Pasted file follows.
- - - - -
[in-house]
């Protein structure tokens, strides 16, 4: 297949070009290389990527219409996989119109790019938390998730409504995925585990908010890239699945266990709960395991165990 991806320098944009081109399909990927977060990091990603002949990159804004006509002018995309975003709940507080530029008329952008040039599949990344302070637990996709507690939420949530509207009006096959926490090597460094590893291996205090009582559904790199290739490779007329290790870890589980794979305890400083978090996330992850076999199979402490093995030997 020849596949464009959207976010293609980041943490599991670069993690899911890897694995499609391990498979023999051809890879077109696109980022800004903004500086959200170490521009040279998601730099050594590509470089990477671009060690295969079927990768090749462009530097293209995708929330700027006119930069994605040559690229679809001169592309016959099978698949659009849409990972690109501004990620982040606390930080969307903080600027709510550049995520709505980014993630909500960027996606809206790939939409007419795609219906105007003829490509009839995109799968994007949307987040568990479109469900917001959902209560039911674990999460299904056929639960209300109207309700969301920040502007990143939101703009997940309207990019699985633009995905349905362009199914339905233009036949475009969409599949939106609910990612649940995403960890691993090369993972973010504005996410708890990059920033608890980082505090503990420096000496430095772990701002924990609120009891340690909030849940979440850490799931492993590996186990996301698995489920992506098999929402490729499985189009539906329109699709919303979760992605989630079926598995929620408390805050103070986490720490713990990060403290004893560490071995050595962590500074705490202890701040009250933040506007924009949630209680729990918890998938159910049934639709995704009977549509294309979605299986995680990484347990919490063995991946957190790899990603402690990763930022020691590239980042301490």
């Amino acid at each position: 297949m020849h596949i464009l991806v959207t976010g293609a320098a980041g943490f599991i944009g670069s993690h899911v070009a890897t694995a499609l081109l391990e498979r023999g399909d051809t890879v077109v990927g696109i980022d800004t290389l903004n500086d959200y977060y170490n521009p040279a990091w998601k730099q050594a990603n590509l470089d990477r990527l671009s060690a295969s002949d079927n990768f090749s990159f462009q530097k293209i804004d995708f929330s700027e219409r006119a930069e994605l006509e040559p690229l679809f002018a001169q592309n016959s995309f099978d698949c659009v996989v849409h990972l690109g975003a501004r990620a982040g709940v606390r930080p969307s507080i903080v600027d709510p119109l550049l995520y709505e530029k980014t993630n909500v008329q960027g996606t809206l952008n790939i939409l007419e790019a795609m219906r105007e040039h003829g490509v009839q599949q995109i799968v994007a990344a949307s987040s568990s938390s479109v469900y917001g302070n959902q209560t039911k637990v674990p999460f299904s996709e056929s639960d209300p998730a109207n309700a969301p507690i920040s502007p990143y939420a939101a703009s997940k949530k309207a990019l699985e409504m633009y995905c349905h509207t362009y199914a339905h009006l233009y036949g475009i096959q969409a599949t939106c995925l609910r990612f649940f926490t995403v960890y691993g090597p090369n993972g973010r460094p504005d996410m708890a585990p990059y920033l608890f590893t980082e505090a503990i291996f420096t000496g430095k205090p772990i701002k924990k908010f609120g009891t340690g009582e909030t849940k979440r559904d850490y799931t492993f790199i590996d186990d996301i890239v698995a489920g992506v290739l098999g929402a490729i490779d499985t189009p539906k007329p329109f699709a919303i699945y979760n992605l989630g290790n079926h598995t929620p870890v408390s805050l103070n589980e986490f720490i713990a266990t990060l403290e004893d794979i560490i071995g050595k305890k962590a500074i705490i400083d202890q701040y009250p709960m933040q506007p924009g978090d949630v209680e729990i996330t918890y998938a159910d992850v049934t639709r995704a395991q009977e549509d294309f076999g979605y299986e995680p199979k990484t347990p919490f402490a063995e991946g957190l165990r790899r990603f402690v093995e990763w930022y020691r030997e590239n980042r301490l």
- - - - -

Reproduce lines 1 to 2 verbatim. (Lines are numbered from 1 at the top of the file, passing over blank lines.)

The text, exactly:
[in-house]
């Protein structure tokens, strides 16, 4: 297949070009290389990527219409996989119109790019938390998730409504995925585990908010890239699945266990709960395991165990 991806320098944009081109399909990927977060990091990603002949990159804004006509002018995309975003709940507080530029008329952008040039599949990344302070637990996709507690939420949530509207009006096959926490090597460094590893291996205090009582559904790199290739490779007329290790870890589980794979305890400083978090996330992850076999199979402490093995030997 020849596949464009959207976010293609980041943490599991670069993690899911890897694995499609391990498979023999051809890879077109696109980022800004903004500086959200170490521009040279998601730099050594590509470089990477671009060690295969079927990768090749462009530097293209995708929330700027006119930069994605040559690229679809001169592309016959099978698949659009849409990972690109501004990620982040606390930080969307903080600027709510550049995520709505980014993630909500960027996606809206790939939409007419795609219906105007003829490509009839995109799968994007949307987040568990479109469900917001959902209560039911674990999460299904056929639960209300109207309700969301920040502007990143939101703009997940309207990019699985633009995905349905362009199914339905233009036949475009969409599949939106609910990612649940995403960890691993090369993972973010504005996410708890990059920033608890980082505090503990420096000496430095772990701002924990609120009891340690909030849940979440850490799931492993590996186990996301698995489920992506098999929402490729499985189009539906329109699709919303979760992605989630079926598995929620408390805050103070986490720490713990990060403290004893560490071995050595962590500074705490202890701040009250933040506007924009949630209680729990918890998938159910049934639709995704009977549509294309979605299986995680990484347990919490063995991946957190790899990603402690990763930022020691590239980042301490």